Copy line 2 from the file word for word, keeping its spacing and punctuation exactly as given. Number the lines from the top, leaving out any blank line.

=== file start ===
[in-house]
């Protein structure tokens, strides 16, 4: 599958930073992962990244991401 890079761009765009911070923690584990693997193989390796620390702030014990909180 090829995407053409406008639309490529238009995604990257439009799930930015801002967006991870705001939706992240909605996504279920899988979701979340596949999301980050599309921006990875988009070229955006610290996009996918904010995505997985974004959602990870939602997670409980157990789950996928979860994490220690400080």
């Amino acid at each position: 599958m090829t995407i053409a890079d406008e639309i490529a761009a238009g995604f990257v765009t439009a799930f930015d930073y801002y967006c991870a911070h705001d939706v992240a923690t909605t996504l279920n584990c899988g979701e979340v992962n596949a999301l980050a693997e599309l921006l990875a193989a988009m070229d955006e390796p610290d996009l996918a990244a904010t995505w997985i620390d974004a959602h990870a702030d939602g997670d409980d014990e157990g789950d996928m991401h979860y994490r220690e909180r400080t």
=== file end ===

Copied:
């Protein structure tokens, strides 16, 4: 599958930073992962990244991401 890079761009765009911070923690584990693997193989390796620390702030014990909180 090829995407053409406008639309490529238009995604990257439009799930930015801002967006991870705001939706992240909605996504279920899988979701979340596949999301980050599309921006990875988009070229955006610290996009996918904010995505997985974004959602990870939602997670409980157990789950996928979860994490220690400080």